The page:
The new budget is a step back and a gross deviation from some of the early budgetary promises we got in June 2015
We have just got a glimpse of the Delhi government budget. It is of great interest to us as some of the key intervention areas, which the Delhi government controls, if addressed well, can be a game changer for pollution and mobility crisis. Can this budget set us on a corrective and curative course? Clearly, the signals are mixed and worrying.
First, the good news, especially in the areas that are the direct responsibility of the Delhi government: Delhi will get 20 more air quality monitoring stations that can help in mapping out exposures in our neighbourhoods better to refine action. Of course, this grid will have to be designed well to capture all densely populated land uses in the city. It is also good to know that rooftop of Delhiites will be used for generating solar power. Hope, solar and natural gas together will help us in getting rid of the only remaining coal-based Badarpur power plant soon.
The government also intends to expand CNG coverage for commercial vehicles and continue to promote electric vehicle programme for auto- rickshaws.
Weaker agenda for public transport
Our biggest expectation from the new budget, however, was in the area of public transport, which is the direct responsibility of the Delhi government. This is the next big ticket agenda that Delhi needs to control pollution and congestion. But the nature of allocation for transport sector, which can have powerful influence on air pollution, congestion and wellbeing, shows how this agenda has got weaker over time.
Rs 5,506 crore has been earmarked for both transport sector infrastructure and public transport. But bus transport gets just about Rs 100 crore for the construction of bus depots and new DTC buses. It is less than two per cent of proposed transport sector spending. Additionally, all buses will get electronic ticketing machines. Moreover, Rs 1,156 crore will go to the Delhi Metro Rail Corporation (DMRC), which seems like a separate allocation.
Promises not kept
This is certainly a step back and a gross deviation from some of the early budgetary promises we got in June 2015. The AAP government had started by giving a big plan of procuring 1380 semi-low floor buses, 500 midi buses under the DTC and around 1000 more buses under cluster scheme.
It had proposed bringing 10,000 buses of different specifications to meet the differentiated needs of commuters. The government had even proposed unified fare system for payment and improved IT application to provide public information on bus service for multi-modal integration. None of these have happened, nor have they been included in this year’s budget to take the agenda forward.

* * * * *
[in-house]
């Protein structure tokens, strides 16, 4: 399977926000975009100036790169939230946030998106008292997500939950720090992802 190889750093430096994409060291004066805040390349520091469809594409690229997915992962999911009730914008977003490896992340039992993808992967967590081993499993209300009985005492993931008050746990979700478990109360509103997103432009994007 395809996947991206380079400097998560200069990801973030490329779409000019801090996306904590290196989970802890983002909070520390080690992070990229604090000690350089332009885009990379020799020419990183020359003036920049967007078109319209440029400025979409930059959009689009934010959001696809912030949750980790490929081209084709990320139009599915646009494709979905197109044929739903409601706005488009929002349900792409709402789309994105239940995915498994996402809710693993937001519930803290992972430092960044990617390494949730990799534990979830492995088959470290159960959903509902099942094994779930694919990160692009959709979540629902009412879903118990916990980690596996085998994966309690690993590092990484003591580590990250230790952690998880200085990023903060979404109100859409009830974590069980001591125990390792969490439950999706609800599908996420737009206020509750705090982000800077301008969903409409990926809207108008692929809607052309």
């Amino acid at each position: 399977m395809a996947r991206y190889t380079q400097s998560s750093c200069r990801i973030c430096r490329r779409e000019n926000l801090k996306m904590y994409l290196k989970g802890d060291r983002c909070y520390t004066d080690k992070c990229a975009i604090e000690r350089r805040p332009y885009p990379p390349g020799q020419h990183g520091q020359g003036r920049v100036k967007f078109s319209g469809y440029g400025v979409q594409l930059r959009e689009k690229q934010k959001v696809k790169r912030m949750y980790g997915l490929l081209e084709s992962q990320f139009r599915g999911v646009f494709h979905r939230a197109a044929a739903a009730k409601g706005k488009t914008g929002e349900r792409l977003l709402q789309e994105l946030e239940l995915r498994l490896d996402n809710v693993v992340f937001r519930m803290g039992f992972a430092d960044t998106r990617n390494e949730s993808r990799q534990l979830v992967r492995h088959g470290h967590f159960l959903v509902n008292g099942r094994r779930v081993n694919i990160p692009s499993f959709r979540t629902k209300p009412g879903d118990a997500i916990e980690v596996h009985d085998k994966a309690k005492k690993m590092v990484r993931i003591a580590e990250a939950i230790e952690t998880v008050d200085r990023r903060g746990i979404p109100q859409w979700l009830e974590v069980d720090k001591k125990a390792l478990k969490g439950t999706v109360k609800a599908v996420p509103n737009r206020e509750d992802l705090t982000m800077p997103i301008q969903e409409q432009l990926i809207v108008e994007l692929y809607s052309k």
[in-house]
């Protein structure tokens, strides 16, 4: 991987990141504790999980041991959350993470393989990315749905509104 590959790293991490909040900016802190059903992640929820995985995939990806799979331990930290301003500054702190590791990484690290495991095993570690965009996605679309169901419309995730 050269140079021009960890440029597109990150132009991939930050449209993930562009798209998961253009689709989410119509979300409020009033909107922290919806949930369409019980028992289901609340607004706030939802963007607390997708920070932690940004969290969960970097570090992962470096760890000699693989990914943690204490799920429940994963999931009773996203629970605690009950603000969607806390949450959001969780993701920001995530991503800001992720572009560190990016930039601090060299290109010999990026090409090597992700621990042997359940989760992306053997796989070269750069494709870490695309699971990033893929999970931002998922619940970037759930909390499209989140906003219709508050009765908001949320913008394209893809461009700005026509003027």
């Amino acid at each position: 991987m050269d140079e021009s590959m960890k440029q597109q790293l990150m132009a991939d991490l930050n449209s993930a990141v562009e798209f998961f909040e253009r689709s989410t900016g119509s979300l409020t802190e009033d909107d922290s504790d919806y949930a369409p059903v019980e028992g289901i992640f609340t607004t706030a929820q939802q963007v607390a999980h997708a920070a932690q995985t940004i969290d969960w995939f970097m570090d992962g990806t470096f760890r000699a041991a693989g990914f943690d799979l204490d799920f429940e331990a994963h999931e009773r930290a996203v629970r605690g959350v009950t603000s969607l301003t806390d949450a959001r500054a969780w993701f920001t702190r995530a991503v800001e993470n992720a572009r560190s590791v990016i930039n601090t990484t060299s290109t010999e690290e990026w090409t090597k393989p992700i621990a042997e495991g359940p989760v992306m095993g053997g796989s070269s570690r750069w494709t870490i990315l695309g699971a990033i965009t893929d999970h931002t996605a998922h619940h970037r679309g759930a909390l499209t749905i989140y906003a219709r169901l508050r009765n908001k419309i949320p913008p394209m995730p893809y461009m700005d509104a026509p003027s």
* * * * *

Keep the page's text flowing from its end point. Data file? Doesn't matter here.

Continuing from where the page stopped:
While old promises have not been kept, new promises are weaker. This is a very serious concern as over the last two years—ever since the AAP government came to power—the DTC has already lost a whopping 800,000 bus passengers (from 4.3 million to 3.5 million). How can the city ever hope to meet the Delhi Master Plan target of 80 per cent public transport ridership by 2020? Even with full network of Metro in place, only 20 per cent of the travel demand is met, as RITES estimates show. Buses, according to the RITES, would need to meet 73 per cent of the public transport demand. This budget has no proposal for comprehensive bus transport improvement.
Travel vertically up: status quo on ground
The government seems quite weary of changing the status quo and clearing the mess on the ground. After exhausting at-grade space (roads are already 22 per cent of Delhi’s geographical area, the highest in the country) Delhi government now plans to move vertically up—exactly what global cities are trying to undo. The new transport budget is all about high-speed elevated corridors for vehicles to zig zag through the sky.
These two high-speed elevated corridors will get dedicated bus lanes:
Whatever space buses get is good, but this is not the same as providing efficient and reliable bus service to all in the city.
Only at Sikandara road, Mathura road and Tilak Marg, the government plans to build W points to improve pedestrian access and BSZ Marg will get a skywalk near Hans Bhawan. There is nothing else about the grand plans of building infrastructure for walking and cycling to improve last-mile connectivity.
The AAP government had come to power with a manifesto that was quite unique and clear on their commitment to provide high-quality public transport, secure last mile connectivity, and make pavements and cycle tracks. That was one manifesto that stood out as it did not promise flyovers and high-speed corridors for vehicles. Is that promise already a victim of political expediency of prioritising vehicles over people or is it a poor understanding of what it takes to address congestion and pollution?
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